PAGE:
Americans today worry that social and political divisions threaten our democracy and our futures together, bound by one nation. Bridget Ford will offer valuable historical perspective from the Civil War era, this country’s greatest test of unity and moral purpose. Drawing from her recent book, Bonds of Union, Ford will show how diverse Americans worked to create a stronger, more inclusive nation that prevented the country’s permanent dissolution. Her talk will focus on the establishment of publicly funded schools for all children, and the new Republican Party’s critical involvement in that effort in the 1850s. She will argue that the United States has a longer, deeper history of imagining an inclusive society than we typically imagine, one that stretches back to the decades before the Civil War. 


Date: Mon, April 24, 2017
Time: 7:00 PM
Biweekly debate
The SFDebate is an open forum for discussion on the events of our time. It is a place where you will not only be exposed to opposing points of view, but a safe place where you will be encouraged to find and speak up for yours. SFDebate is also a meeting of minds, and we follow every meeting with continued debate and conversation at a nearby bar/restaurant.

Tue 4/25

Image - David Dalin

Jewish Justices of the Supreme Court, from Brandeis to Kagan

Date: Tue, April 25, 2017
Time: 6:00 PM
Jewish justices of the high court

David Dalin, Ph.D., Author, Jewish Justices of the Supreme Court, from Brandeis to Kagan

Dr. Dalin will cover the lives, legal careers, judicial legacies, and Jewish background of the eight Jews who have served or who currently serve as justices of the U.S. Supreme Court: Louis D. Brandeis, Benjamin N. Cardozo, Felix Frankfurter, Arthur Goldberg, Abe Fortas, Ruth Bader Ginsburg, Stephen G. Breyer and Elena Kagan, who was appointed by Barack Obama in 2010. He will also discuss how Woodrow Wilson's historic appointment of Louis D. Brandeis in 1916 began the tradition of a "Jewish Seat" on the Supreme Court, and the role that antisemitism did or did not play in these eight Justices' legal careers and Senate confirmation hearings.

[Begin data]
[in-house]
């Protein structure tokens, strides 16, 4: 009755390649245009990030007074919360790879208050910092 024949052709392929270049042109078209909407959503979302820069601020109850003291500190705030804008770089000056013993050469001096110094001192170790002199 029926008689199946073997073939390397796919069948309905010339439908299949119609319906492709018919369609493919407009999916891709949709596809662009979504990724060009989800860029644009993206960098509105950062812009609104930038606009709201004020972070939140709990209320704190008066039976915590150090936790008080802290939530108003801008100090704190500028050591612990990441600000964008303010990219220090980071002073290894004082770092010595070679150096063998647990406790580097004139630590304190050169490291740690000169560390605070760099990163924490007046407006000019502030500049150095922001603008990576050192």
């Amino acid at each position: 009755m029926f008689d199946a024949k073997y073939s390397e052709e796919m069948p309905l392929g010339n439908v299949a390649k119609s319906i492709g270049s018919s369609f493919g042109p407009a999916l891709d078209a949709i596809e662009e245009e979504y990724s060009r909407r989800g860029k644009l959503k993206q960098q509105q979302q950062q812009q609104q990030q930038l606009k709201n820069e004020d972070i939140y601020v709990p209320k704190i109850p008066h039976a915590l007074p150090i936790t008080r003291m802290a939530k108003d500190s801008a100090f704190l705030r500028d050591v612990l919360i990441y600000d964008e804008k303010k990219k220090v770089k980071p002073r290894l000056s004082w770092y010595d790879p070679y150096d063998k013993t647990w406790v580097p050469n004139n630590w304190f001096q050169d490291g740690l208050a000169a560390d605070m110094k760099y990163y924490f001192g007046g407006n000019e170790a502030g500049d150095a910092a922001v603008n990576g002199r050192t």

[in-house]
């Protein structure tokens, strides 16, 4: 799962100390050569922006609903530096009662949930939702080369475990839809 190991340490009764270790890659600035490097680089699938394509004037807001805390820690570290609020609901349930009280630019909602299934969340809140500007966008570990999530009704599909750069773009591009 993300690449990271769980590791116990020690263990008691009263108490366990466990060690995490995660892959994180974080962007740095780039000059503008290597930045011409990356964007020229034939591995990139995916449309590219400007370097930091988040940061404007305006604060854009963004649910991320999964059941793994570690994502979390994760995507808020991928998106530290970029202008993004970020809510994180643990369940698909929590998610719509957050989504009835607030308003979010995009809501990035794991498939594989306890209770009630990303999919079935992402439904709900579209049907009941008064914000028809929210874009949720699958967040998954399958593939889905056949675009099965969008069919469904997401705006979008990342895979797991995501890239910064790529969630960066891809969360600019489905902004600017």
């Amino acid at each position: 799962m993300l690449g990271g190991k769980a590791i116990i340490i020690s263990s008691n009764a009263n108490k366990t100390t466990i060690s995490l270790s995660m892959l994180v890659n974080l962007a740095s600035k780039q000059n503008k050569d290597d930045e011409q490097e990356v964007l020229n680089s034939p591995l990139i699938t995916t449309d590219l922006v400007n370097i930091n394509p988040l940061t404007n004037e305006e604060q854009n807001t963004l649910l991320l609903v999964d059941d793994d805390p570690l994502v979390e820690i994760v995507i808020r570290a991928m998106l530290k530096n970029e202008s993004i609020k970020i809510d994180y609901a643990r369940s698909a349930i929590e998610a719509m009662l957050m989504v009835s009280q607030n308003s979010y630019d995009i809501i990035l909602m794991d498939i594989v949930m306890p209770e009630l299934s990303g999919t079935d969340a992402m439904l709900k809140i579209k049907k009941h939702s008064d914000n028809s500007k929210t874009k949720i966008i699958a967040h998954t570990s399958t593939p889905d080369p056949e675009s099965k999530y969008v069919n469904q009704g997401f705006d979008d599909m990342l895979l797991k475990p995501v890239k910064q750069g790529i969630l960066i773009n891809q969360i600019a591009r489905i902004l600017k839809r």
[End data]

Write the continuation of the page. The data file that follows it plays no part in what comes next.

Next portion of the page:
Image - Texas flags and wind power

Texas Surprise

Date: Tue, April 25, 2017
Time: 6:30 PM
The Lone Star State's energy leadership

Skip Averitt, Chair, Texas Clean Energy Coalition; Republican Former State Senator
Greg Dalton, Founder and Host, Climate One
Additional Speakers TBA

When Californians think of Texas, images of JR Ewing and pump jacks quickly come to mind. But the Lone Star State is greener than you think. It leads the country in wind power, thanks to a law signed by Governor George W. Bush. Texans also claim the state can comply with President Obama’s Clean Power Plan with technologies and policies already on hand. Ranchers and former oil men are dipping their toes into renewable energy. What else is in the clean energy pipeline?

Join a conversation with Texas energy leaders about fossil fuels and renewables in America’s most prominent energy-exporting state.

Wed 4/26

The Giving Code

Date: Wed, April 26, 2017
Time: 6:30 PM
Giving culture amongst Silicon Valley philanthropists

Peter Fortenbaugh, CEO, Boys and Girls Club of the Peninsula
Carol Larson, President and CEO, The David and Lucile Packard Foundation
Daniel Lurie, CEO, Tipping Point
Heather McLeod Grant, Co-founder, Open Impact; Co-author, The Giving Code: Silicon Valley Nonprofits and Philanthropy
Tess Reynolds, CEO, New Door Ventures
Kerry Dolan, Assistant Managing Editor, Forbes—Moderator